Accomplished Grid through Flexbox can this be further polished


I am trying to achieve grid through the flexbox system as in the image, and I succeeded:

Can there be a better way to achieve this by staying in the realms of flexbox for now.

CSS β†’

@import url('https://fonts.googleapis.com/css?family=PT+Sans');
@import url('https://fonts.googleapis.com/css?family=Lato:100,100i,300,300i,400,400i,700,700i,900,900i');

body {
	font-family: 'Lato', sans-serif;	
	font-size: 3rem;
}
h1,h2,h3,h4,h5,h6 {
	font-family: 'Lato', sans-serif;	
	padding: 0;
	margin:0;
	color: #2D2D2D;
}
p {
	margin: 0;
	padding: 0;
	font-size: 0.8rem;
	line-height: 1.675;
}
h1{
	font-size: 2.5rem;
}
ul {
	list-style-type: none;
}
section {	
	max-width: 700px;
	margin:auto;
	padding: 20px;
}


.box {
  width: 100%;
  margin: 10px;
  text-align: center;
  color: white;
  padding: 10vh 0;
}
.box1 {background-color:  #9b59b6;}
.box2 {background-color:  #34495e;}
.box3 {background-color:  #e67e22;}
.box4 {background-color:  #e74c3c;}
.box5 {background-color:  #2ecc71;}

.flexgrid {
  display: flex;
  min-height: 50vh;
}

.left-side,
.right-bottom,
.right-top {
  display: flex;
}

.right-side {
  display: flex;
  flex-wrap: wrap;
}

.left-side,
.right-side {
  width: 50%;
}

.right-side > * {
  width: 100%;
}


.left-side2, .right-side2 {
	width: 25%;
	display: flex;
	flex-wrap: wrap;
}
.medium {
	width: 50%;
	display: flex;
}

HTML β†’

<!DOCTYPE html>
<html lang="en">
<head>
	<meta charset="UTF-8">
	<meta name="viewport" content="width=device-width, initial-scale=1.0">
	<link rel="stylesheet" href="style.css">
	<title>Document</title>
</head>
<body>
	<section class="flexgrid">
		<article class="left-side">
			<div class="box box1">1</div>
		</article>
		<article class="right-side">
			<div class="right-top">
				<div class="box box2">2</div>
			</div>
			<div class="right-bottom">
				<div class="box box3">3</div>
				<div class="box box4">4</div>
			</div>
		</article>
	</section>

	<section class="flexgrid">
		<article class="left-side">
			<div class="box box1">1</div>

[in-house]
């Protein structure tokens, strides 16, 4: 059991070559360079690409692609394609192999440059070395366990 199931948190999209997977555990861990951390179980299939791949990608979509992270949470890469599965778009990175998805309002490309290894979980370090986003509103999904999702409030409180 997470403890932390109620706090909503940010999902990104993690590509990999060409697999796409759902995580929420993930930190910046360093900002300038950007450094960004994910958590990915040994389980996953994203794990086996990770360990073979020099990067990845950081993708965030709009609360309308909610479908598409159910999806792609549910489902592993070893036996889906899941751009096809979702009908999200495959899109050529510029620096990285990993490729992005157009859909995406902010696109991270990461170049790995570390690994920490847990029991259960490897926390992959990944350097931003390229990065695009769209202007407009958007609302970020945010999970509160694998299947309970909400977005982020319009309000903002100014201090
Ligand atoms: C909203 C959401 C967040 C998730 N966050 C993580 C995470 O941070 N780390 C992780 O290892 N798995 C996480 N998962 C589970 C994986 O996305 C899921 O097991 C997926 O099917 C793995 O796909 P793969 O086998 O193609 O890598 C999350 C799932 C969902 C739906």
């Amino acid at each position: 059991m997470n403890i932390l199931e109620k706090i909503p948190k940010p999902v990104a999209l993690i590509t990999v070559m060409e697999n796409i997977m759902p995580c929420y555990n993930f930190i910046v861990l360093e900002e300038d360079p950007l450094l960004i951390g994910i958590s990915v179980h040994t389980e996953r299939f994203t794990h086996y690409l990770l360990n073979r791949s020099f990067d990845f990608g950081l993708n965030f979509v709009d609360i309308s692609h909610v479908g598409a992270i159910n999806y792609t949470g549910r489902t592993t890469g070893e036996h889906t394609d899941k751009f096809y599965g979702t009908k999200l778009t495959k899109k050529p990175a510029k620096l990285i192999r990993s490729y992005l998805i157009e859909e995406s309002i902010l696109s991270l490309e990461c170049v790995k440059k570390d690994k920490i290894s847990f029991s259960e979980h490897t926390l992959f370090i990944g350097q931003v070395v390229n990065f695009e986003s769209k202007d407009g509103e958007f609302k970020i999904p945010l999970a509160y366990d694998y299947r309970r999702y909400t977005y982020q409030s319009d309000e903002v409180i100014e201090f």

</article>
		<article class="right-side">
			<div class="right-top">
				<div class="box box2">2</div>
				<div class="box box3">3</div>
			</div>
			<div class="right-bottom">				
				<div class="box box4">4</div>
				<div class="box box5">5</div>
			</div>
		</article>
	</section>

	<section class="flexgrid">
		<article class="left-side2">
			<div class="box box2">2</div>
			<div class="box box3">3</div>			
		</article>
		<article class="medium">
			<div class="box box1">1</div>			
		</article>
		<article class="right-side2">
			<div class="box box4">4</div>
			<div class="box box5">5</div>
	</article>
	</section>

</body>
</html>

These layouts look more suited to Grid than Flexbox.
But what you are really missing is the power of grid and flex to make the layouts responsive.

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Thye are already responsive I think. Did you mean when the width fall short they should come in one column one under the another?

At this monent I do not know grid, but will try after I get some Knack over that.

It depends on what the eventual content will be.
If it is just coloured rectangular blocks, what you have may be fine.
But if those blocks contained body text, columns that are so narrow they can barely contain a single word, let alone a decent length line of text, will not make very good reading.
Likewise, I can’t imagine them being much good for image content either.
It seems likely you will want an alternative layout for small screens.

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Correct. Or may be just give them all boxes 100% width when total width available is too short.

Grids and Flex boxes are pretty powerful CSS tools

<main id="content" class="mainStyle"><!-- Part of a grid -->
    <div class="twoBoxes"> <!-- flex boxes -->
        <div class="box">

        </div>
        <div class="box dkBlueGray">
            <?= $calendar ?>
        </div>
    </div>
</main>

I design for smaller screens first then work my way up to the larger screens as you can control grids and flex thru media queries which makes it easier in my opinion ->

Just a few snippets in what I mean

@media screen and (min-width: 50em) {
  @supports (display: flex) {

and this


@supports (grid-area: auto) {

  @media screen and (min-width: 75em) {
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The benefit of using CSS grid would be that you could have a linear set of divs rather than the nested approach that flexbox requires. This make re-ordering for different screen sizes much easier as each element can be moved independently unlike flex where you have nested sections that can never escape from their section.

e.g. a grid layout for your first example would look like this.

<section class="grid">
  <div class="grid-left box box1">1</div>
  <div class="grid-top-right box box2">2</div>
  <div class="grid-bottom-left box box3">3</div>
  <div class="grid-bottom-right box box4">4</div>
</section>

The html is so much cleaner and easier to manage. (Note the classnames are not semantic but easier to understand in a demo. In production they should be specific to the content areas because of course you will be moving them around so left and right are immaterial.)

The css is pretty straight forward also.

/* Grid ....*/

.grid {
  display: grid;
  width: 100%;
  grid-template-areas:
    "lside  rside rside"
    "lside   mid1 mid2";
  grid-template-rows: auto;
  grid-template-columns: 2fr 1fr 1fr;
  grid-column-gap: 1rem;
  margin-bottom: 1rem;
}
.grid-left {grid-area: lside;}
.grid-top-right {grid-area: rside;}
.grid-bottom-left {grid-area: mid1;}
.grid-bottom-right {grid-area: mid2;}

3 Likes